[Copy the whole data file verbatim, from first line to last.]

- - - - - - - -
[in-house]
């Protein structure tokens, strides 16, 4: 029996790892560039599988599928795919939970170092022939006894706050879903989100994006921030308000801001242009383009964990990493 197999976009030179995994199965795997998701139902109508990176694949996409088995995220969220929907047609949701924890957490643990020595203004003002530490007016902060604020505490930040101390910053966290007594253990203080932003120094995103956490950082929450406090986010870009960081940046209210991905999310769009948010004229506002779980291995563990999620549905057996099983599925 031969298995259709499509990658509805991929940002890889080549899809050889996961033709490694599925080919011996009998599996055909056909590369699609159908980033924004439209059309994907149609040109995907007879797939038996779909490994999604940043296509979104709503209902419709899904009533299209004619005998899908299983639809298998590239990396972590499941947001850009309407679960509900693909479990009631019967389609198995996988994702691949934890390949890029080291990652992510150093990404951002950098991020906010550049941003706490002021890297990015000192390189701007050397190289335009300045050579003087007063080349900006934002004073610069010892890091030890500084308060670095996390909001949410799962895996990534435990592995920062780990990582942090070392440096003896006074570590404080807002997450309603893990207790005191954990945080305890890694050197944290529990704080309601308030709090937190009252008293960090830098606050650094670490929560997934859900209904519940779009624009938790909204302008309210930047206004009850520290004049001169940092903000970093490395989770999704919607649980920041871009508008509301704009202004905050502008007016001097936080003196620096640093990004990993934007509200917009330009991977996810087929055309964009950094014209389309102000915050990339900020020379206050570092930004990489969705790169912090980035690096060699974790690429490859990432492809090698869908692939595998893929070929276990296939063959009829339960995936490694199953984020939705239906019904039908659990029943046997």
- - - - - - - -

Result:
[in-house]
């Protein structure tokens, strides 16, 4: 029996790892560039599988599928795919939970170092022939006894706050879903989100994006921030308000801001242009383009964990990493 197999976009030179995994199965795997998701139902109508990176694949996409088995995220969220929907047609949701924890957490643990020595203004003002530490007016902060604020505490930040101390910053966290007594253990203080932003120094995103956490950082929450406090986010870009960081940046209210991905999310769009948010004229506002779980291995563990999620549905057996099983599925 031969298995259709499509990658509805991929940002890889080549899809050889996961033709490694599925080919011996009998599996055909056909590369699609159908980033924004439209059309994907149609040109995907007879797939038996779909490994999604940043296509979104709503209902419709899904009533299209004619005998899908299983639809298998590239990396972590499941947001850009309407679960509900693909479990009631019967389609198995996988994702691949934890390949890029080291990652992510150093990404951002950098991020906010550049941003706490002021890297990015000192390189701007050397190289335009300045050579003087007063080349900006934002004073610069010892890091030890500084308060670095996390909001949410799962895996990534435990592995920062780990990582942090070392440096003896006074570590404080807002997450309603893990207790005191954990945080305890890694050197944290529990704080309601308030709090937190009252008293960090830098606050650094670490929560997934859900209904519940779009624009938790909204302008309210930047206004009850520290004049001169940092903000970093490395989770999704919607649980920041871009508008509301704009202004905050502008007016001097936080003196620096640093990004990993934007509200917009330009991977996810087929055309964009950094014209389309102000915050990339900020020379206050570092930004990489969705790169912090980035690096060699974790690429490859990432492809090698869908692939595998893929070929276990296939063959009829339960995936490694199953984020939705239906019904039908659990029943046997």